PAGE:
In the past several years, state and local governments nationwide have been under increased pressure to grant wireless infrastructure site approvals to expand wireless technology connectivity, in order to meet dramatically increasing consumer demand for better and faster service. In fact, the use of data (watching videos and television, searching the internet, sending photos, using social media, etc.) on mobile devices increased 42 percent from 2015 to 2016. Sixty-one percent of mobile traffic consists of watching videos, and this is projected to grow to 77 percent by 2020.
The Effect on Local Municipalities
Montgomery County and the City of Gaithersburg are both currently reviewing how they will handle the growing number of requests from a land use perspective to place wireless antennas within their borders. In the past, the practice was to place antennas on the tallest buildings, towers and water tanks. As wireless technology is evolving, local governments are receiving more applications to deploy cell antennas on smaller structures in residential neighborhoods and commercial areas. Federal law does not allow local jurisdictions to enact zoning laws that would prohibit wireless service. Therefore, in Montgomery County and the City of Gaithersburg zoning text amendments (ZTAs) are being proposed to allow for practices that enhance optimal service, while regulating the nature of exactly where these antennas may be placed and how they will screened to protect the aesthetics of community neighborhoods and commercial areas.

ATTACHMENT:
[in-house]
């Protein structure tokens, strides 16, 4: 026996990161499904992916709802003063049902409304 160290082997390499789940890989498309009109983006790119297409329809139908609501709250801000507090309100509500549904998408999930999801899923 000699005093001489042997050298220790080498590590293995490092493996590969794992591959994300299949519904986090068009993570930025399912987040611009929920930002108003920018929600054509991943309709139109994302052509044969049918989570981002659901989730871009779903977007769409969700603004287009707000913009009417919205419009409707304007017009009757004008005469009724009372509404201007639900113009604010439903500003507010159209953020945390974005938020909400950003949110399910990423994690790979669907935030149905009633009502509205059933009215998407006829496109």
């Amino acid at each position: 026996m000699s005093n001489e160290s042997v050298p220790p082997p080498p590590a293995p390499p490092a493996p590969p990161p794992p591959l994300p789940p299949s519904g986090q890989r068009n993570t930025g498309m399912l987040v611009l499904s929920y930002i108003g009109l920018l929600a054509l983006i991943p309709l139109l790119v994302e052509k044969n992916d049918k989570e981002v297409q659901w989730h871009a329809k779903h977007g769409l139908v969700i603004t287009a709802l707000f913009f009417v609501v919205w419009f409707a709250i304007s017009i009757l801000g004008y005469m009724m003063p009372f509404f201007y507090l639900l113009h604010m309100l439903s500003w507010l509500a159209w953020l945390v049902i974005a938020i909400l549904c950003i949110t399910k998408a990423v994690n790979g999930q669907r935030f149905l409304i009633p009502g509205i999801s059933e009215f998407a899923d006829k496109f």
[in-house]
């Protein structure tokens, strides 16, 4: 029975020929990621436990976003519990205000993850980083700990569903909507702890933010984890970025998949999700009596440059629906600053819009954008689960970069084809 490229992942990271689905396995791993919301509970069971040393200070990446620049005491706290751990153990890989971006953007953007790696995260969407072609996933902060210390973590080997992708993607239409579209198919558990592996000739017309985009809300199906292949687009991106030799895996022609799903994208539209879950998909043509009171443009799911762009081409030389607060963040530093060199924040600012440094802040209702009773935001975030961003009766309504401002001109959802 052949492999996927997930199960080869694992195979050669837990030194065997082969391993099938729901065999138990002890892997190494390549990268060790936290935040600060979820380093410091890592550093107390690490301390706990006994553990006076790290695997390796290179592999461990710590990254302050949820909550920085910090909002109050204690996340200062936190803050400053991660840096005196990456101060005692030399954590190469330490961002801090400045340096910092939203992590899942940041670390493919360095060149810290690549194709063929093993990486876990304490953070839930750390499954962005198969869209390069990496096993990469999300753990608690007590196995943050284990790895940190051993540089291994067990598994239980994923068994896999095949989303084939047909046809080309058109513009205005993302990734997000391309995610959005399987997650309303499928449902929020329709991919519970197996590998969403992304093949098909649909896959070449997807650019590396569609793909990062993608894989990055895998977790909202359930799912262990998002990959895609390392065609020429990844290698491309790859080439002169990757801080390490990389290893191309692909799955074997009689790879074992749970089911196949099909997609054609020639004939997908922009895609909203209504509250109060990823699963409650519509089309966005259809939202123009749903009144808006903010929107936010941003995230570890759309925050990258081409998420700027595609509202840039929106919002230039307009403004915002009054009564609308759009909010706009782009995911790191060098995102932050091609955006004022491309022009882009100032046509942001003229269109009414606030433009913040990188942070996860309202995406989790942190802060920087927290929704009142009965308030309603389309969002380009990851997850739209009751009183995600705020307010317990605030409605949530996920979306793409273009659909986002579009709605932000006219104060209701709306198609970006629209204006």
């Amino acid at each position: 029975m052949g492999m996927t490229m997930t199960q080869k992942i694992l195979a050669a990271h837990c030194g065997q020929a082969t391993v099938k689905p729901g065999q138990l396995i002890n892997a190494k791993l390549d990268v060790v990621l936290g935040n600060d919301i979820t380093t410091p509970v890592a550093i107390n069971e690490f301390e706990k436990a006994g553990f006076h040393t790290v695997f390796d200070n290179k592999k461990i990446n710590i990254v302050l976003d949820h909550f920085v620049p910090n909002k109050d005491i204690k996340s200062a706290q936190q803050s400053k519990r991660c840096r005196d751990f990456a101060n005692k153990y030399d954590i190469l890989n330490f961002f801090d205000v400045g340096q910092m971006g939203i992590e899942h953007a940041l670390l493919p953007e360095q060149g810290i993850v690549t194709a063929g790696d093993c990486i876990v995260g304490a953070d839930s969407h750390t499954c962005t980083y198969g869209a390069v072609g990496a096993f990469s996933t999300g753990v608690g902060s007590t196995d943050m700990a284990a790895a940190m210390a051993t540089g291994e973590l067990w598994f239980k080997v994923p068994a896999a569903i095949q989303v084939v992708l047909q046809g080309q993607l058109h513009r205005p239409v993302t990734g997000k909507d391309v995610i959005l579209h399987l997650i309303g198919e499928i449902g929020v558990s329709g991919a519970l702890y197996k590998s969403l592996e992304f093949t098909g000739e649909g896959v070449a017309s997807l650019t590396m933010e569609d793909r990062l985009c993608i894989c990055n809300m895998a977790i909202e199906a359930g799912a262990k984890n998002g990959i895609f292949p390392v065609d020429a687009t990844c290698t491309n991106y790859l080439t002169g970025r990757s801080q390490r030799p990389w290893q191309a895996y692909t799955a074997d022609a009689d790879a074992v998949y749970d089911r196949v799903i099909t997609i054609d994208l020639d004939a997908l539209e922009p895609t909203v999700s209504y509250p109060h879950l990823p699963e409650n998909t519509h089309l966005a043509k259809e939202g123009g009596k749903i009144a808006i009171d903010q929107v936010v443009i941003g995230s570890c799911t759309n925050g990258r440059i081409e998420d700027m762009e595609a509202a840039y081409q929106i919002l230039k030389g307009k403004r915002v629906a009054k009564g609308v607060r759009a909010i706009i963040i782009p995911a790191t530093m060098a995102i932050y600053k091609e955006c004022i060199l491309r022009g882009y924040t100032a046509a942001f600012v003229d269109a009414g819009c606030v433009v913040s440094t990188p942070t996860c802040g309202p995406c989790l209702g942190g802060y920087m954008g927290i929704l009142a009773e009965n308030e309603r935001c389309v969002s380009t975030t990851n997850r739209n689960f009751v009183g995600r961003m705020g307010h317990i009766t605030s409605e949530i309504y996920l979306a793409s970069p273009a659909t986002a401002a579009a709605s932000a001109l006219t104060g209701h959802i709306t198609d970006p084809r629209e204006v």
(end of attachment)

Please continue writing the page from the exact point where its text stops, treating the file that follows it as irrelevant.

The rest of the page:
What Landowners Need to Know
The need for a large number of locations for new wireless infrastructure facilities will involve landowners, wireless companies and local governments in dramatic ways. “Property owners in Montgomery County and surrounding areas who own smaller buildings and lower-height properties, as well as undeveloped land, should be advised that they may be approached for the next wave of 5G (5th Generation) installation locations,” said Miller, Miller & Canby’s telecommunications attorney Sean Hughes. “There are a number of stipulations these groups should be aware of with respect to the process of navigating leases, franchise agreements and land use entitlements.”